New Delhi, April 7: The Big boys of retailing — Walmart and Tesco — won’t like to hear this one: a Narendra Modi-led government will allow foreign direct investment in almost every sector barring multi-brand retail.
The BJP’s manifesto was long on rhetoric and short on specifics but it sent out a signal that the global retailing giants were not welcome — at least not for the time being.
That is bad news for Tesco, the £72-billion British giant and the world’s second largest retailer by profits, which won approvals from the Foreign Investment Promotion Board (FIPB) last December to pick up a 50 per cent stake in the Tata-owned Trent Hypermarket Ltd (THL).
The joint venture, which was planning to open stores in Maharashtra and Karnataka, the only two states that were ready to welcome them, will feel severely hemmed in if the BJP storms to power.
Unlike the Congress which had promised to revive a faltering economy and ratchet up economic growth to 8 per cent in three years, the BJP didn’t commit to a target. “We will not just spur the process of economic growth but also ensure that it is stable and balanced,” the BJP’s manifesto said.
The party also appeared to drop its opposition to the star-crossed goods and service tax (GST) that industry has been clamouring for sometime as a way to flatten the rising pyramid of state and central taxes that raise the prices of end-products and services.
The BJP promised to “bring on board all state governments in adopting GST, by addressing all their concerns”.
As chief minister of Gujarat, Modi has led a cabal of chief ministers from BJP-run states which repeatedly stonewalled attempts by then finance minister Pranab Mukherjee and his successor P. Chidambaram, who tried to drive a nationwide consensus on a simple single-point tax and turn India into a common market.
About four years ago, Mukherjee had tried to break the deadlock during a trip to Ahmedabad by initiating a dialogue with Modi. However, the Gujarat chief minister raised procedural objections to the implementation of the new tax regime, effectively scuttling the move.
The original deadline for the nationwide tax was April 1, 2010. Several deadlines have come and gone since.
In February this year, Modi had told business leaders at a meeting in the capital that he was ready to be flexible on GST – and this might suggest that as the head of a new government at the Centre he may be willing to yield.
The implementation of the new tax, which will snuff out central excise taxes, additional customs duties, surcharges and state taxes such as value added tax (VAT), entertainment and luxury taxes, and lottery and gambling levies, could well add 1 to 2 per cent to India’s growth rate, say economists.
A consensus among political parties is essential as the measure has to be passed by two-thirds majority in both Houses of Parliament.
Business chambers such as CII and Ficci have long been lobbying major parties to try and build the elusive consensus needed to pass the measure which would make business accounting more transparent and tax compliant.
“We would urge the next government to pass the GST, which can be a game changer for our economy,” said CII president Ajay Shriram.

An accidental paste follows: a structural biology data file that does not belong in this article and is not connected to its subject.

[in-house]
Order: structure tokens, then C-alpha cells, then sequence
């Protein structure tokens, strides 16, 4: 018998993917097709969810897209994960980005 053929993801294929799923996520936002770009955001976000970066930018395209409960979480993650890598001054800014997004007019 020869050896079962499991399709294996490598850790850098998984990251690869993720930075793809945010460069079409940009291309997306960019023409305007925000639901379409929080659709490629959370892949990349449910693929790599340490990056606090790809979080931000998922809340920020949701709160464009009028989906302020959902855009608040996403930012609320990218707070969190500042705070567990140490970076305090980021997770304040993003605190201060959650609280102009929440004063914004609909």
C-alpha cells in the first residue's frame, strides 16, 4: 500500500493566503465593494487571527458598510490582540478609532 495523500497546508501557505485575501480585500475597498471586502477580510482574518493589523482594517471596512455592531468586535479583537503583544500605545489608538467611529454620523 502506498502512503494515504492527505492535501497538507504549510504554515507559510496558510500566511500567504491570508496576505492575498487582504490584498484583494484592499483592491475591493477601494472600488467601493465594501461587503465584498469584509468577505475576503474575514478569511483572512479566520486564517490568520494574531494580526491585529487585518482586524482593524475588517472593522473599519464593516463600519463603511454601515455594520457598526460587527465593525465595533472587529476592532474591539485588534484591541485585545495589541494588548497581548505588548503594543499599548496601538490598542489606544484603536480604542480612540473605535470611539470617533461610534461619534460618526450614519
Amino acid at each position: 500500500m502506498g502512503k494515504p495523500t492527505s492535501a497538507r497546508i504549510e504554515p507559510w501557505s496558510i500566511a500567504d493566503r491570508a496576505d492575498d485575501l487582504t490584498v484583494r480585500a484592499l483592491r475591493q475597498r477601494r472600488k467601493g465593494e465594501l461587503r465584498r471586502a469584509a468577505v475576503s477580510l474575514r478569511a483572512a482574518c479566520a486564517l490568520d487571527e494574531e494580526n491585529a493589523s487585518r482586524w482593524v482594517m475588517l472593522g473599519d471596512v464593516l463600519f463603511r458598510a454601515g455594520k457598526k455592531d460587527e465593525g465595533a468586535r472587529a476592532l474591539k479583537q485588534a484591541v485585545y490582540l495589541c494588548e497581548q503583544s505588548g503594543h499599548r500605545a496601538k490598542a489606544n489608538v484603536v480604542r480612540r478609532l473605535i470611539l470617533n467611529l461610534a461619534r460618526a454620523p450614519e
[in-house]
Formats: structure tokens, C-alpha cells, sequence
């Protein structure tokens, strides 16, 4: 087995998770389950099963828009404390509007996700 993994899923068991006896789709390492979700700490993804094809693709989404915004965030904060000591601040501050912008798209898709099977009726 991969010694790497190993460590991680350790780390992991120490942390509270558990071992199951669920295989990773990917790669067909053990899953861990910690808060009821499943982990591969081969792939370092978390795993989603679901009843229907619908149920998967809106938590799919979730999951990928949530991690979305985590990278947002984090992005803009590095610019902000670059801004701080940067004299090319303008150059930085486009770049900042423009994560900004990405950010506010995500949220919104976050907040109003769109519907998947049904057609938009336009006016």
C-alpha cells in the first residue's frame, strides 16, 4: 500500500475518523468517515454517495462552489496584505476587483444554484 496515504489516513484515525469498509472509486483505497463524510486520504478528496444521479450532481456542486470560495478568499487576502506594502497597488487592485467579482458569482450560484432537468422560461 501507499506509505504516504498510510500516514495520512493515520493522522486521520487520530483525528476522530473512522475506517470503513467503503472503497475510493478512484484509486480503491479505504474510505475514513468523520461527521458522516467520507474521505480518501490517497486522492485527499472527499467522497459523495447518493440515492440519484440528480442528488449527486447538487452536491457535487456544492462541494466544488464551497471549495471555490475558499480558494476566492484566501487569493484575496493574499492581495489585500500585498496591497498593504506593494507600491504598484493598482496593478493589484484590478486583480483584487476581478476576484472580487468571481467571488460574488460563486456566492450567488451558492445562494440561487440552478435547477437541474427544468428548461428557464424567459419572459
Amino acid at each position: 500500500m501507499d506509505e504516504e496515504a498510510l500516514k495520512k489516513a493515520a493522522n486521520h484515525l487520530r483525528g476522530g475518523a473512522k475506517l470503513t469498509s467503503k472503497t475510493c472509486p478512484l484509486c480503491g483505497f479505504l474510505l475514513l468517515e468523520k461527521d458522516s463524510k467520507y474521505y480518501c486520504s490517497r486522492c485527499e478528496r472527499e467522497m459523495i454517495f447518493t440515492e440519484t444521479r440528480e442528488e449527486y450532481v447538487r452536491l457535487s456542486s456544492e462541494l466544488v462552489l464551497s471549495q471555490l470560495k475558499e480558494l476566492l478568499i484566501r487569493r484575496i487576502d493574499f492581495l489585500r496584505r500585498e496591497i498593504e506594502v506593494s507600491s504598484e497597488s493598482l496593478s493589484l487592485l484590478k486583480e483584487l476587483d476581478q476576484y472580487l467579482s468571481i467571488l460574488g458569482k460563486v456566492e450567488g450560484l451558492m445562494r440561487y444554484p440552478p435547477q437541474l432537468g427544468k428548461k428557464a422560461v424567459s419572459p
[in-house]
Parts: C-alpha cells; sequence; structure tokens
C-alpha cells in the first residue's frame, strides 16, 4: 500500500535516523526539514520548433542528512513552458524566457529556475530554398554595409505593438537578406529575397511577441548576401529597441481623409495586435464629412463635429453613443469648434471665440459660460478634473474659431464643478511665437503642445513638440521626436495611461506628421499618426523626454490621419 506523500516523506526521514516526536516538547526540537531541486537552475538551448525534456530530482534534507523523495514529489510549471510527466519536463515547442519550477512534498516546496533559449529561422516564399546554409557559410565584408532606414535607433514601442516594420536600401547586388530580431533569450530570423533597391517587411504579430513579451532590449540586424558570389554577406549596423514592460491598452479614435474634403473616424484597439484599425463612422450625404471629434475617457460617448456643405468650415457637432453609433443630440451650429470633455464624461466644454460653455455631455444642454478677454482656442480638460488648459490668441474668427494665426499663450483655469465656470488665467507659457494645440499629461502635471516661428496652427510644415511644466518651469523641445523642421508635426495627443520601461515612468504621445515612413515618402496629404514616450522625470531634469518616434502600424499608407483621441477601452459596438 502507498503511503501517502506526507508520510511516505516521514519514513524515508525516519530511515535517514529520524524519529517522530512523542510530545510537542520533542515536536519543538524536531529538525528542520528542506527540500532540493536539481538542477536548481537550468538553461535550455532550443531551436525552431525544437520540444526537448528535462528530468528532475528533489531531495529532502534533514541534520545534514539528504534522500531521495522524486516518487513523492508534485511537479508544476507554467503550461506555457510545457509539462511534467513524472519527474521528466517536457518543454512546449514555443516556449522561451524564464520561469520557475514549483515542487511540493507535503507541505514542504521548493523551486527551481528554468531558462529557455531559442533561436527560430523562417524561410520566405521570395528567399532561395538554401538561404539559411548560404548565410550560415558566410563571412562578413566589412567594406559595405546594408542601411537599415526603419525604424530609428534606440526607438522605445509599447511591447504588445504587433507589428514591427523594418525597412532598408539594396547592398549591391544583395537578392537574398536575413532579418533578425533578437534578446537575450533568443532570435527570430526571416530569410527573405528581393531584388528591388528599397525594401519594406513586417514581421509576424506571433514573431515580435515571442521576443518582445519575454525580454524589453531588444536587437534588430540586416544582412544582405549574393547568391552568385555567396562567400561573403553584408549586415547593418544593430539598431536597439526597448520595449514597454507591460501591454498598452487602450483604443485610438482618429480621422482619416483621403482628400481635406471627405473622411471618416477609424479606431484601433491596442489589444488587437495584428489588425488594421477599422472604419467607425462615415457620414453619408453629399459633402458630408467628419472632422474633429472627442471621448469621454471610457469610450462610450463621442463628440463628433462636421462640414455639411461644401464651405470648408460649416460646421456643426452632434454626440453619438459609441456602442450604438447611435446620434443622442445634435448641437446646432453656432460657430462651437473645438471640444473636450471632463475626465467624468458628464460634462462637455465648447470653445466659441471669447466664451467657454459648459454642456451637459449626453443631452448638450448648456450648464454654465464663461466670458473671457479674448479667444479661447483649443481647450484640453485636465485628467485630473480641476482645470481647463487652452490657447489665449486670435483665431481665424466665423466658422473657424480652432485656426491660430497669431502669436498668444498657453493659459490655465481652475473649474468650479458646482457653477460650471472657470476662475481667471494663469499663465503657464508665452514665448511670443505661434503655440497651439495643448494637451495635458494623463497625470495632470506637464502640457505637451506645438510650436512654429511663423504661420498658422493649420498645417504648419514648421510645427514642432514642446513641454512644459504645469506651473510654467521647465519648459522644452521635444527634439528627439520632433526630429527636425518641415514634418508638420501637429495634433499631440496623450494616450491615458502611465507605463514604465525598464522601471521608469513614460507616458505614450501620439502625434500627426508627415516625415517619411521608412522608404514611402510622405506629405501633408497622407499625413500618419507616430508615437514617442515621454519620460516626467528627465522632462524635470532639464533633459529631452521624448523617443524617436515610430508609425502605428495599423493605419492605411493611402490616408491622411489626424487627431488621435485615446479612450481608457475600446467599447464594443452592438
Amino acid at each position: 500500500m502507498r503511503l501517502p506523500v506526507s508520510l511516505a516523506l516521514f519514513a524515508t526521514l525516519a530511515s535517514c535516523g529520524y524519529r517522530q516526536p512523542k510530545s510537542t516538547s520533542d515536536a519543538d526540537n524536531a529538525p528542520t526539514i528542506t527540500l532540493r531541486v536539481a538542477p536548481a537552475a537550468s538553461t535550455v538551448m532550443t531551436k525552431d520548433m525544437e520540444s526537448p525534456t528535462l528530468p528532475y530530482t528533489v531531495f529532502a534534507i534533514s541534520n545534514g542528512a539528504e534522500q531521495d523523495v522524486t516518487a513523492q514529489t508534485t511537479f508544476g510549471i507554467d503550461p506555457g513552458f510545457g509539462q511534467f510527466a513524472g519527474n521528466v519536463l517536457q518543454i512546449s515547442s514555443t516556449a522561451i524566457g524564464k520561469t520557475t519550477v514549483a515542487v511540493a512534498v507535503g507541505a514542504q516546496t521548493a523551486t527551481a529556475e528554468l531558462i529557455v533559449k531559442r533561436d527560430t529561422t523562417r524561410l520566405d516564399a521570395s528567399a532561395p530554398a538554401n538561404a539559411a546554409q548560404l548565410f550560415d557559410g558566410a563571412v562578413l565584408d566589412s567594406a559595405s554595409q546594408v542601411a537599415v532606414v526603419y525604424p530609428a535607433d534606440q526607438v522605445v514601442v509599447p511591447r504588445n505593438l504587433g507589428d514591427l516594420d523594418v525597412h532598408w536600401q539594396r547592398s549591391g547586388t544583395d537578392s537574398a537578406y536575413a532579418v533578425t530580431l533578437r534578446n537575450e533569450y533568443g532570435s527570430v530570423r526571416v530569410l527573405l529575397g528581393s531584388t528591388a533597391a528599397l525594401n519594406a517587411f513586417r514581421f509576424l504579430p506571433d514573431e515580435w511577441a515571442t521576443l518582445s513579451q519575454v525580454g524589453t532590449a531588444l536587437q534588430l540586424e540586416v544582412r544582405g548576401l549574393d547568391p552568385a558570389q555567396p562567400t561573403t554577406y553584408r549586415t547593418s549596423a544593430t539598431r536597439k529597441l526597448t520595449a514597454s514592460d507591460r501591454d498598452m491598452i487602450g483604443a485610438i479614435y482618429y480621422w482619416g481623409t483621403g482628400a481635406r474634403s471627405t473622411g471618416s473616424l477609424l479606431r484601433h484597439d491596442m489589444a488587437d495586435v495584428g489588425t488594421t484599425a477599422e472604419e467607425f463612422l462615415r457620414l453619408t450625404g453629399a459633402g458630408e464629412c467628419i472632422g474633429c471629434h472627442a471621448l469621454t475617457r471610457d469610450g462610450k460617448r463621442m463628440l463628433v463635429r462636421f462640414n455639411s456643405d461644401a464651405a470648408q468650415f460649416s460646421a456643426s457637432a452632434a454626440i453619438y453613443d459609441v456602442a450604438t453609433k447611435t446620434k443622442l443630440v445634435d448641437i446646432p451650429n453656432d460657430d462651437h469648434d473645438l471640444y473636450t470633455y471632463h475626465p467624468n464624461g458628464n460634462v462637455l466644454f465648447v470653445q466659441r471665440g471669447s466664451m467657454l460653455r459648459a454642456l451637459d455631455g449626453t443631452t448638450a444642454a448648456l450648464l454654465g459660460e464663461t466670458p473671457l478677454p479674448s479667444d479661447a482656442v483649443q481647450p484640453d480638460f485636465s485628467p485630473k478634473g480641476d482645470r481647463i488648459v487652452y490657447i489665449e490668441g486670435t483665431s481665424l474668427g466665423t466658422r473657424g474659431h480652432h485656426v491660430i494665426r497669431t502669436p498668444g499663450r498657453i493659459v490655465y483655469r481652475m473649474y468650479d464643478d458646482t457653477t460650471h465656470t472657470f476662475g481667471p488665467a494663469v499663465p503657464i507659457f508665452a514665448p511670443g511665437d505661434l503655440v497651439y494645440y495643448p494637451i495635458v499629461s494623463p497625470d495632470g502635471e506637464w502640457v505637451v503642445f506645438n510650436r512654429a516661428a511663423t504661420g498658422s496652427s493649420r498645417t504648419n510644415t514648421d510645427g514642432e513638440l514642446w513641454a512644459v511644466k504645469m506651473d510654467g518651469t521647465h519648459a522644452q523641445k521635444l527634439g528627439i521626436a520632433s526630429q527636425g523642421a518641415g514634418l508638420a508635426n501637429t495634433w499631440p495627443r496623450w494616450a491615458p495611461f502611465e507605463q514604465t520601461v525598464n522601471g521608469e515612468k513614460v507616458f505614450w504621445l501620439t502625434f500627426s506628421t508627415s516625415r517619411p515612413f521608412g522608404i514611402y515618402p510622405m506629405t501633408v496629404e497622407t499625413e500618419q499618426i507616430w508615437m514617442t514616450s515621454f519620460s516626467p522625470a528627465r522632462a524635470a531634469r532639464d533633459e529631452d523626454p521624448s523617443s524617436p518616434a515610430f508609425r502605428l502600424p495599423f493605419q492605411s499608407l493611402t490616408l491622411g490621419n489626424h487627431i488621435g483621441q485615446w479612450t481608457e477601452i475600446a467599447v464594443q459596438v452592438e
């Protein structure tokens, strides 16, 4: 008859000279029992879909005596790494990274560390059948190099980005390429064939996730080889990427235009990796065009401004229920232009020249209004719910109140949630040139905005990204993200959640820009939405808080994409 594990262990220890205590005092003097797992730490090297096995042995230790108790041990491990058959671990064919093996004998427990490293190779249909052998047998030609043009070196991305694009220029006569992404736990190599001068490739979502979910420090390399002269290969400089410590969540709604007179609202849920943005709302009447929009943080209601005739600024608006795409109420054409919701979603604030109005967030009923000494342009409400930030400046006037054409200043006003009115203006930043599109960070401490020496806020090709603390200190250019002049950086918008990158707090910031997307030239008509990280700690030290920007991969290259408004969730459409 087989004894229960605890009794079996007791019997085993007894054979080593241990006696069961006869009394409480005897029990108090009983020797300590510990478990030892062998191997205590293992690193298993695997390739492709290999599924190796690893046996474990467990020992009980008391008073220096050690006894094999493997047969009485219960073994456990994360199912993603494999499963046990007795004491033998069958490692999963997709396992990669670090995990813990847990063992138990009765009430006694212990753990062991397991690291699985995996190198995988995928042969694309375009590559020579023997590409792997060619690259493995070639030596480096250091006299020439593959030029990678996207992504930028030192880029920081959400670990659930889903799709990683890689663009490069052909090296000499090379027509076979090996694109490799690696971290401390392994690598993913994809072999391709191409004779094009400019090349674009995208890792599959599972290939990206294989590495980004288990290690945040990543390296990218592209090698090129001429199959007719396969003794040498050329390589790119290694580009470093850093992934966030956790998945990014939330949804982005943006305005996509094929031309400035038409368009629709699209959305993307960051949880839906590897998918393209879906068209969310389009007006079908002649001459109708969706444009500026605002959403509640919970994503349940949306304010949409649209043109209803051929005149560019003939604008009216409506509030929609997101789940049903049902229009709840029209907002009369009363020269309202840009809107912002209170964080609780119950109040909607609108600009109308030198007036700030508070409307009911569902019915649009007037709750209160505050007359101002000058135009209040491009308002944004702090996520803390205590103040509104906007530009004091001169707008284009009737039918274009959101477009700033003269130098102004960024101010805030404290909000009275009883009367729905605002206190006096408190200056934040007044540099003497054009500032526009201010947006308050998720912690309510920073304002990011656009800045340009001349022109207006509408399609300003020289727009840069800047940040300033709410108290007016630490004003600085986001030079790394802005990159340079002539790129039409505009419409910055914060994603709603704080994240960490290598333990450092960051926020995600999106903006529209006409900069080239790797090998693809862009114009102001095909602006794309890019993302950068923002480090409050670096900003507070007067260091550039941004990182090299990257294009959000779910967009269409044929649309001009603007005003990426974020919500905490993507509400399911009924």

But the big disappointment this time was over the BJP’s position on direct taxes. The manifesto said it would “rationalise and simplify the tax regime” and “provide a non-adversarial and conducive tax environment”.
That’s a far cry from the specific commitments that the party had made in its manifesto in 2009. At that time, it had promised to raise the income tax exemption limit to Rs 3 lakh, exempt all pension-earning senior citizens from paying tax, and waive tax on interest earned from bank deposits.
The demand for a Rs 3 lakh tax exemption limit was made again in the report submitted by the parliamentary standing committee on the UPA’s Direct Tax Code bill.
The Congress had rejected that proposal — preferring to stick the current limit of Rs 2 lakh. While rejecting the proposal last month, the finance ministry had said any move to raise the tax ceiling and provide other tax sops would drain the exchequer by Rs 60,000 crore.
Analysts say the decision to bar FDI in multi-brand retail was an attempt to reach out to the 25-million-strong small retailer community in the country that has traditionally voted for the BJP.
Business lobbies were clearly upset with the plan to bar the big global retailers.
Said Ficci chairman Sidharth Birla: “We feel disappointment on the stand on FDI in multi-brand retail. We hold out hopes for a possible review in the future.”
“Opposition to FDI in multi-brand retail when there are domestic players in organised retail sector defies logic as the concerns of job loss in traditional kirana stores does not hold good,” said N.R. Bhanumurthy of National Institute of Public Finance and Policy.
Both the BJP and Congress have promised to focus on rebuilding the country’s manufacturing base. The BJP has called for turning India into a “Global Manufacturing Hub” while the Congress has called for “building India as the world leader in manufacturing ... ensur(ing) 10 per cent growth”.
Both parties have said they want to create a “single-window system” at the Centre and in the states to expedite land, environmental, power and other approvals for investors. Both have also backed food subsidies even as they spoke about the need to ensure fiscal discipline.
Both parties have also promised to build a high-speed railway system — an idea that was conceived during Manmohan Singh government’s tenure with six tracks identified for the high-speed project.
Said a Railway Board member: “Both parties want to take credit for whatever the system throws up which may prove popular and disavow hard decisions like raising fares and cutting subsidies, which prudent economics demand.”